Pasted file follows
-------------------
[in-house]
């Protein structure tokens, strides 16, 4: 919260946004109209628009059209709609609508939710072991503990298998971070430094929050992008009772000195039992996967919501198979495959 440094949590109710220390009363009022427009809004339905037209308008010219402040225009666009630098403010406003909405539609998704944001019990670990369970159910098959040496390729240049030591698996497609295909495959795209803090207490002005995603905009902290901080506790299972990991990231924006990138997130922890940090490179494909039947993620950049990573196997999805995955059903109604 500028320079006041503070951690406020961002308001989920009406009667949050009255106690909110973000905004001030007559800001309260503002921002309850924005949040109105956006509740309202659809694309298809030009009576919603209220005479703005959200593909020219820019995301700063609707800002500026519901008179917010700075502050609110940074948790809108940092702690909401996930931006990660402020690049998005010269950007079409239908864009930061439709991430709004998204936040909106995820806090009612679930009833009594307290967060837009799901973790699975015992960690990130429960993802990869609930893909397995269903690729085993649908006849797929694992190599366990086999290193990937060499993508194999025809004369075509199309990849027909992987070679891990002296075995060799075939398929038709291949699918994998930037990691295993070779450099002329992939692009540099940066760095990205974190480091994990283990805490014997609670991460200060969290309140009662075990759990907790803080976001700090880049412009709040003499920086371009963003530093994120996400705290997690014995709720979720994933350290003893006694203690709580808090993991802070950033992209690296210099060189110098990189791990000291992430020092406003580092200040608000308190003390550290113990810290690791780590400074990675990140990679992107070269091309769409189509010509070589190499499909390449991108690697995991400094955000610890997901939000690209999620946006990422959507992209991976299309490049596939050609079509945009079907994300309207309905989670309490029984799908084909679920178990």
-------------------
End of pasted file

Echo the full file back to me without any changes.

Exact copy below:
[in-house]
């Protein structure tokens, strides 16, 4: 919260946004109209628009059209709609609508939710072991503990298998971070430094929050992008009772000195039992996967919501198979495959 440094949590109710220390009363009022427009809004339905037209308008010219402040225009666009630098403010406003909405539609998704944001019990670990369970159910098959040496390729240049030591698996497609295909495959795209803090207490002005995603905009902290901080506790299972990991990231924006990138997130922890940090490179494909039947993620950049990573196997999805995955059903109604 500028320079006041503070951690406020961002308001989920009406009667949050009255106690909110973000905004001030007559800001309260503002921002309850924005949040109105956006509740309202659809694309298809030009009576919603209220005479703005959200593909020219820019995301700063609707800002500026519901008179917010700075502050609110940074948790809108940092702690909401996930931006990660402020690049998005010269950007079409239908864009930061439709991430709004998204936040909106995820806090009612679930009833009594307290967060837009799901973790699975015992960690990130429960993802990869609930893909397995269903690729085993649908006849797929694992190599366990086999290193990937060499993508194999025809004369075509199309990849027909992987070679891990002296075995060799075939398929038709291949699918994998930037990691295993070779450099002329992939692009540099940066760095990205974190480091994990283990805490014997609670991460200060969290309140009662075990759990907790803080976001700090880049412009709040003499920086371009963003530093994120996400705290997690014995709720979720994933350290003893006694203690709580808090993991802070950033992209690296210099060189110098990189791990000291992430020092406003580092200040608000308190003390550290113990810290690791780590400074990675990140990679992107070269091309769409189509010509070589190499499909390449991108690697995991400094955000610890997901939000690209999620946006990422959507992209991976299309490049596939050609079509945009079907994300309207309905989670309490029984799908084909679920178990």